Working behind the chair, Ms. Bergamy says she has heard many different stories from clients and their experiences in the workplace.

“One of the things I ask my clients when they sit in my chair is what kind of job do you have? I’ve heard from clients who have had natural hairstyles like locs for years, that when they get a high paying or powerful job, they feel the need to change their identity,” she says.

“Working in corporate America, I’ve had clients feel that being natural or having locs doesn’t suit their position,” says Ms. Bergamy.

New York City-based stylist Cheryl Bergamy says she has had clients who felt their locs or natural hair weren’t suitable for their jobs.handout

Creating more inclusive and safer workplaces

In recent years, the emergence of the ‘Natural Hair Movement’ has helped change the landscape and perception of kinky, curly and Afro-textured hairstyles in the workplace and larger society. This movement, which focuses on uplifting and celebrating the diversity of natural Black hairstyles and textures through social media, has influenced a cultural shift.

Ms. Tiordit says that as an athlete, seeing positive representation of other Black female athletes has had a positive impact.

“Seeing Black female Olympians and professional athletes like Shelley-Ann Fraser Pryce and Shaunae Miller-Uibo that wear protective styles just like me has given many Black women and girls like myself someone to aspire to, a reminder that we can not only be successful on the track but look as beautiful as them when we’re competing too,” she says.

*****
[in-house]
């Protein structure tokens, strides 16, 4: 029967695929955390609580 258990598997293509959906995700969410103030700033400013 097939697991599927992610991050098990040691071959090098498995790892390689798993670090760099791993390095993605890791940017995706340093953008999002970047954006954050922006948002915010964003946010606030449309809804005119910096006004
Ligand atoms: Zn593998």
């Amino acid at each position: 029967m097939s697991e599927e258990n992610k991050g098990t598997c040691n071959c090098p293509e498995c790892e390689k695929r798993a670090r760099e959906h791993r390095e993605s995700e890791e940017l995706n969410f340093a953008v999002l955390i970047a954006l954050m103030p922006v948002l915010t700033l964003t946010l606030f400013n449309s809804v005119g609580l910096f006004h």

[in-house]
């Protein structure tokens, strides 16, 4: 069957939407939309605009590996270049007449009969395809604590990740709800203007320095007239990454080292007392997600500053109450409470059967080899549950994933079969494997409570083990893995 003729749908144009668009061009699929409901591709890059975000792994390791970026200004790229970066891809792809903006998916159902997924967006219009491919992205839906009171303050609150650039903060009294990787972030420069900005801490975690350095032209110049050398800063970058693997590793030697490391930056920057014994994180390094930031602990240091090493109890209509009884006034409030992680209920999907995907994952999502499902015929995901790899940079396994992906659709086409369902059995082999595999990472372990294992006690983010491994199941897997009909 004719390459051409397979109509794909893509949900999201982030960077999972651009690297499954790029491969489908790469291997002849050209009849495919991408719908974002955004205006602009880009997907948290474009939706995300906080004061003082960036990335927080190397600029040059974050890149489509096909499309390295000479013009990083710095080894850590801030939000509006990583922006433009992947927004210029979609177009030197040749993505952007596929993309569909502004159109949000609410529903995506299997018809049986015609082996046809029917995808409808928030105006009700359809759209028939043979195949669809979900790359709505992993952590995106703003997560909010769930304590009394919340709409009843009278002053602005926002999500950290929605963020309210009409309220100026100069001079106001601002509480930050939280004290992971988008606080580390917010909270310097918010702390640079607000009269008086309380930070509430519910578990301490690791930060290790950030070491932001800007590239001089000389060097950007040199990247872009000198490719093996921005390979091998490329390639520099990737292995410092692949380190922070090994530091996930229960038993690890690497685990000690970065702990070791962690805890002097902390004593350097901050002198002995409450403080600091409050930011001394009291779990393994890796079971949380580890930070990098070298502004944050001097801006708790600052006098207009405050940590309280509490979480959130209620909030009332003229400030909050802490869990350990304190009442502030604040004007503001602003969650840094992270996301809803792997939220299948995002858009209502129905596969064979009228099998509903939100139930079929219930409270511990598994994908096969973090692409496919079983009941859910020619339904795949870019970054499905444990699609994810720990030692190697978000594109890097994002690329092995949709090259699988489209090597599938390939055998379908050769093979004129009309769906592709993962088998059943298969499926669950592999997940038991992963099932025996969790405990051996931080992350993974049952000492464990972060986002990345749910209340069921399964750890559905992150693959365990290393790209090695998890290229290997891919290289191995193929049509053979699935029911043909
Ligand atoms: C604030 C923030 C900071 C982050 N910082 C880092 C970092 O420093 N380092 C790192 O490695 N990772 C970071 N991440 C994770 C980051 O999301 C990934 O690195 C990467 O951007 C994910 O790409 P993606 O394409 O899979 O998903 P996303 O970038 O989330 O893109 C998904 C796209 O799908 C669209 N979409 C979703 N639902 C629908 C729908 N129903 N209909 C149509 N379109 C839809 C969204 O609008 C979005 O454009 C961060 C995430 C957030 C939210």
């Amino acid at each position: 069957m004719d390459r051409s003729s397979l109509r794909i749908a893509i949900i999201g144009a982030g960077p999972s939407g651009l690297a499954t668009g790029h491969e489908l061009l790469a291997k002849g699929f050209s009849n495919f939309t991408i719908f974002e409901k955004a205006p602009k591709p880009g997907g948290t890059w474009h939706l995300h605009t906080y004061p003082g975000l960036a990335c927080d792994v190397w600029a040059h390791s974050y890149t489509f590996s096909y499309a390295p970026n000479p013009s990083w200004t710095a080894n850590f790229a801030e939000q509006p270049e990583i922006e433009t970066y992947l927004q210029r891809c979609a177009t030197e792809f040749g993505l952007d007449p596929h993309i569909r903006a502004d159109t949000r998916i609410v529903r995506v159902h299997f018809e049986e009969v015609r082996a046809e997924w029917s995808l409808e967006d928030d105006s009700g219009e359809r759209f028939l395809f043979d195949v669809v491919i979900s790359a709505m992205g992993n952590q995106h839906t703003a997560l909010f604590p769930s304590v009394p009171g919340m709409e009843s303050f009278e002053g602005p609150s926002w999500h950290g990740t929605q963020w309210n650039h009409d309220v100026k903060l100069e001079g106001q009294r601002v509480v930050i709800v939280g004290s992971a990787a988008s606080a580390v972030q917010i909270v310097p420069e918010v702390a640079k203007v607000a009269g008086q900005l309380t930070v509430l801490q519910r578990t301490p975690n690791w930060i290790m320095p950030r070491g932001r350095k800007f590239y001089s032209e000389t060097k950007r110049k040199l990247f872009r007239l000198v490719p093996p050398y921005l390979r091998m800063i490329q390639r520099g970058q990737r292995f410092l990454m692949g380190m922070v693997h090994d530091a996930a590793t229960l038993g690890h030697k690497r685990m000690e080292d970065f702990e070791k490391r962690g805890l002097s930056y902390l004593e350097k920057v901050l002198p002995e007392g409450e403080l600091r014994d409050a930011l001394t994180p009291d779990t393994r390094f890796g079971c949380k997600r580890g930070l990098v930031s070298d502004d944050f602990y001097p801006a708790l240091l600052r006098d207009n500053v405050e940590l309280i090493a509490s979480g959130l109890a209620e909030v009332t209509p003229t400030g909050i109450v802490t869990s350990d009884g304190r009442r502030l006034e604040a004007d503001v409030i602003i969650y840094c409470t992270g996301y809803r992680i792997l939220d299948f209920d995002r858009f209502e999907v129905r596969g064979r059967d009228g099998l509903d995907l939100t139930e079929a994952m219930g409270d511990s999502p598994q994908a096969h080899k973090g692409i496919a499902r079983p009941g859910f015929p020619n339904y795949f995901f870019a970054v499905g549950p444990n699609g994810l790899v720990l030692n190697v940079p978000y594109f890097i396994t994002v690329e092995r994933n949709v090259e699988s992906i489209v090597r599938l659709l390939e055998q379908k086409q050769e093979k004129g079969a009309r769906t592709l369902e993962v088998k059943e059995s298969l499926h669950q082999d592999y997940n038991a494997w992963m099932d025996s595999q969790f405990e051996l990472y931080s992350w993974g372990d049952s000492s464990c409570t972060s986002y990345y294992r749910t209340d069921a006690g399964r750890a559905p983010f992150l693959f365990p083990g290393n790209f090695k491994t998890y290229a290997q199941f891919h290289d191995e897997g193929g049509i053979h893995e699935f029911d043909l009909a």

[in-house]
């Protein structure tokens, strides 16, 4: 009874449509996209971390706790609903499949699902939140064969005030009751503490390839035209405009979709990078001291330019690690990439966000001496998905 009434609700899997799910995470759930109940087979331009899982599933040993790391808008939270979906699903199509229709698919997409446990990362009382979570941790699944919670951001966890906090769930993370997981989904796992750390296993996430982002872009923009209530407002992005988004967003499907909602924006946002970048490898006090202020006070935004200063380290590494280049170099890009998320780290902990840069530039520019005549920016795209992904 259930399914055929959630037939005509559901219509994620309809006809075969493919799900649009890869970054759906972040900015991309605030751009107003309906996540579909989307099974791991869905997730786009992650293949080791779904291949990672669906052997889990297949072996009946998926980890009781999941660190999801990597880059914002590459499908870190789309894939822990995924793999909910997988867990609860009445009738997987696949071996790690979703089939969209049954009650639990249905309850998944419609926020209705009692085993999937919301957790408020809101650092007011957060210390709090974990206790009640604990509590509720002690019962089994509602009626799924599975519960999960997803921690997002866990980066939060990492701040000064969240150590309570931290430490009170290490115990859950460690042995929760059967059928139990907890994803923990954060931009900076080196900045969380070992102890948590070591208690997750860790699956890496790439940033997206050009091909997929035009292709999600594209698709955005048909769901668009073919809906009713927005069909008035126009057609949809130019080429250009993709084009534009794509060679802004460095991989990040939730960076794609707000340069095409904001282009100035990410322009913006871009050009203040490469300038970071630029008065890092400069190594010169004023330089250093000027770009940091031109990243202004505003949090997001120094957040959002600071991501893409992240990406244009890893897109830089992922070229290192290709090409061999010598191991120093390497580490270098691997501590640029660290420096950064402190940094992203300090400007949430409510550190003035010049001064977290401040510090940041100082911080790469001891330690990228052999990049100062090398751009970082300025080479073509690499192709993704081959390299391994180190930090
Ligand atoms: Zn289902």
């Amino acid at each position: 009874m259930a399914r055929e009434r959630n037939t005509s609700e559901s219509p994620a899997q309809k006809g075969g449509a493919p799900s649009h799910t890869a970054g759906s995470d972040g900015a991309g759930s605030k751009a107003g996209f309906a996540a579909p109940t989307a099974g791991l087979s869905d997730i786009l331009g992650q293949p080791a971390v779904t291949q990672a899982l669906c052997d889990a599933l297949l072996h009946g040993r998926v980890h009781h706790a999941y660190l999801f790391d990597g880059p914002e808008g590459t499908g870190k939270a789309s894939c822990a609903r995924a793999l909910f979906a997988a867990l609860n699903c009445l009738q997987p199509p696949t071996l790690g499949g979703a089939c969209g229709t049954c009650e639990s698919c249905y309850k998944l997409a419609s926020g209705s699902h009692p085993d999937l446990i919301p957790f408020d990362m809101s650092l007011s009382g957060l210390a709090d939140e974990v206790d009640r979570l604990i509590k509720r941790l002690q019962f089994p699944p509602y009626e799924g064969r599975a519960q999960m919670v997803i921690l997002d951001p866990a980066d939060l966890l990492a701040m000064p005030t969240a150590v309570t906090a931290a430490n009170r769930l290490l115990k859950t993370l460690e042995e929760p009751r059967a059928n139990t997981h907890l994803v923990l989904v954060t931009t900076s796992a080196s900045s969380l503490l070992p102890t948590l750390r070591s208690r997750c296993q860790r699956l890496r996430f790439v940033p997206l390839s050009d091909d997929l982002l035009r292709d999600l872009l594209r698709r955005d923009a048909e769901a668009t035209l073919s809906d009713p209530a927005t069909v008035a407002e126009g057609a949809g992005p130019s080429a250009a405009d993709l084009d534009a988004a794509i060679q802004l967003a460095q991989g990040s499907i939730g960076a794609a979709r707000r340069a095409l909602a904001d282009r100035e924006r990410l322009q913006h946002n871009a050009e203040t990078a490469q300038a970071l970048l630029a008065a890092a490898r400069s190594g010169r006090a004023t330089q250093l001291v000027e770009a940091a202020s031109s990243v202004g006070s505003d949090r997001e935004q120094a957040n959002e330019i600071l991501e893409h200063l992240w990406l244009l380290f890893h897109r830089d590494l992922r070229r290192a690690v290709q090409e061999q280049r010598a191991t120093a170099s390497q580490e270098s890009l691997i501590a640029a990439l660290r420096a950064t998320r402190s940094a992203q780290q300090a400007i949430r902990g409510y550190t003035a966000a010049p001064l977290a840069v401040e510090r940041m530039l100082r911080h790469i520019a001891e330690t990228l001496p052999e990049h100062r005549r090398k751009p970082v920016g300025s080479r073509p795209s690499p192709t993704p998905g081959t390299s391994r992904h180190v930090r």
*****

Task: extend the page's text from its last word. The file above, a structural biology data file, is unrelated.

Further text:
Workplaces and schools can also play a pivotal role in shifting narratives about natural hair through education, says Dr. Lukate.

“It would be helpful for employers to develop greater awareness of the demands of curly and Afro hair textures and the variety of hairstyles that work for these textures,” she says. “Braids, twists, locs, etc. are not just a style choice but an expression of a person’s cultural, religious and/or ethnic identity. These styles are also about having a hairstyle that allows you to get about your day in a timely manner while looking good.”

Additionally, addressing the policing of curly and Afro textured hair is integral to undoing views that natural hair is unprofessional or unacceptable.

“Schools essentially educate the next generation of HR professionals and managers, so we must start much earlier by making sure that children and teenagers are empowered to accept and embrace their natural hair and that school environments become more accepting and inclusive,” notes Dr. Lukate.

Films and TV remain essential tools for re-education because they have the power to introducing new ideas about natural hair to the public, says Ms. Bergamy. Representation behind the scenes with directors and producers also plays an important role.

“In the industry, a lot of times on-screen talent have their hair damaged because they are dealing with hairstylists that don’t know about their texture,” she says. “People in charge of the hair department must make sure they hire those who can deliver the right hair care methods, needs and have done their research for actors and actresses of colour.”

Moving forward, with adequate resources, narrow ideas of professionalism and natural Black hair can begin to widen, says Ms. Bergamy.

“There are so many amazing hairstylists out there, ready to fulfill those spaces if they’re just given the opportunity.”